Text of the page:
"All taxes becoming delinquent, bear interest at the rate of six percent per annum; and such interest must be added to and collected as part of the taxes, and reported in such manner as the comptroller may prescribe." (Emphasis added.)

It is the appellant's contention, however, that ad valorem taxes become due and payable on the first day of October each year and if not paid before the first day of January next succeeding, they are delinquent and bear interest at 6% from that date. The position taken by appellant totally fails to give any effect to the provisions of Title 51, § 110(1), other than its procedural aspects. It seems perfectly clear to us that taxes determined to be payable following an appeal under these sections become delinquent unless paid "within 30 days from the date of the rendition of said judgment" in the Circuit Court. To adopt any different construction would be to wholly fail to give effect to the quoted words as used in the statute. There is a further compelling reason why we must affirm the judgment appealed from. Under the provisions of § 110(1), Title 51, there can be no final assessment until the court renders its judgment. The appeal provided for vacates the assessment made by the Board of Equalization and hence no final assessment exists until the court renders its judgment in accordance with the statute. Taxes can hardly be delinquent in the absence of a final assessment. Here there was no final assessment until the court rendered its judgment.

Inasmuch as Title 51, § 110(1), does not provide for the payment of interest, the appellant contends that since Title 51, §§ 53 and 196 provide for the payment of interest on delinquent taxes the taxpayer must show a "provision of law exempting it from the obligation to pay interest on the taxes while the appeal under the Act was pending". The appellant's position is not tenable. All taxing statutes are construed strictly against the taxing power and in favor of the taxpayer. State v. International Paper Co., 276 Ala. 448, 163 So. 2d 607; State ex rel. Woodruff v. Centanne, 265 Ala. 35, 89 So. 2d 570. It is equally well established that in the absence of a statutory provision therefor, interest is never recoverable on taxes even though delinquent. Jefferson County v. City of Birmingham, 235 Ala. 199, 178 So. 226; Stovall v. City of Jasper, 218 Ala. 282, 118 So. 467; 51 Am.Jur., Taxation, § 971.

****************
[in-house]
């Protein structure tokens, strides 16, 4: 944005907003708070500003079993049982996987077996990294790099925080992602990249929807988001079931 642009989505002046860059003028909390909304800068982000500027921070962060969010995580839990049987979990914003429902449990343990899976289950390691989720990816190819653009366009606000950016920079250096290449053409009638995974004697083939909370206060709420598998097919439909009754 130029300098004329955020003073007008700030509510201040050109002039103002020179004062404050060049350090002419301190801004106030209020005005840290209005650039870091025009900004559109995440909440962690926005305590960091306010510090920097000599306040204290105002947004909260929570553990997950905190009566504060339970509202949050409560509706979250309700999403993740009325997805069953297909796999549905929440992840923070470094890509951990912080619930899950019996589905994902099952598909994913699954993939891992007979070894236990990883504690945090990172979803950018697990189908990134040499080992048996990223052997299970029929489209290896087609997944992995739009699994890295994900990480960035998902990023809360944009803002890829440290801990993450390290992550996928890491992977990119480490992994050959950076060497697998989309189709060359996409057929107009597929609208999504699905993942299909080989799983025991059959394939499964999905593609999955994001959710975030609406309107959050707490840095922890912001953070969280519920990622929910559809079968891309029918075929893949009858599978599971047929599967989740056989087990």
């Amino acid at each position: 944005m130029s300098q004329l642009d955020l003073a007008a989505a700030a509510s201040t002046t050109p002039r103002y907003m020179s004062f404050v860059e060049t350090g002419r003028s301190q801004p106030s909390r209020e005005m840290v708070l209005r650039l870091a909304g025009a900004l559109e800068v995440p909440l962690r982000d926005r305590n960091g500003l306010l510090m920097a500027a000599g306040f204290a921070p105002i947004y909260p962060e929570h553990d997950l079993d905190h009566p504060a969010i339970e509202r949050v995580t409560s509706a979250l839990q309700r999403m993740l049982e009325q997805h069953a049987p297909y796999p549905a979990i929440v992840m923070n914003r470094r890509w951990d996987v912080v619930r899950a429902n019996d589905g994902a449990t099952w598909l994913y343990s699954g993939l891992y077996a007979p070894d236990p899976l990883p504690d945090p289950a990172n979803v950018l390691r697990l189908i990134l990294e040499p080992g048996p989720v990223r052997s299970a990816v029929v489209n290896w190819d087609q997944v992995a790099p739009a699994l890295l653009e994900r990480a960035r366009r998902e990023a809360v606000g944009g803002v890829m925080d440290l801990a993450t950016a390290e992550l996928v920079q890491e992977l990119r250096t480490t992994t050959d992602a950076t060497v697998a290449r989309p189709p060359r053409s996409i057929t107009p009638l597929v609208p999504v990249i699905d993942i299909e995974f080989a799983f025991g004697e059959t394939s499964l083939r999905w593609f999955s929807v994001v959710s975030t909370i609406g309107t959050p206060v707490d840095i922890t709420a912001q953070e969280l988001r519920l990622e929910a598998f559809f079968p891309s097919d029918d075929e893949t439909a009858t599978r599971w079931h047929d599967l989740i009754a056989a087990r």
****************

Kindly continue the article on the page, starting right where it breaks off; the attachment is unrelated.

We have also carefully considered the arguments advanced by the appellant to the effect that to hold that no interest is payable when an appeal is taken under the Act referred to herein *519 would be to adopt a construction of that Act which would render it violative of the Constitution of Alabama and of the United States. We find these arguments without merit. There is no constitutional right to have a tax assessment reviewed by a court. State v. Bley, 162 Ala. 239, 50 So. 263; Ex parte State ex rel. Attorney General, 252 Ala. 149, 39 So. 2d 669. It would follow also, therefore, that this Act does not violate the principles of the Constitution for the legislature's failure to extend its provisions to all counties. We believe that valid reasons exist for limiting the application of this Act to counties having more than 400,000 population and find no violation of any constitutional provision urged against its validity.

Judgment affirmed.

LIVINGSTON, C. J., and MERRILL and HARWOOD, JJ., concur.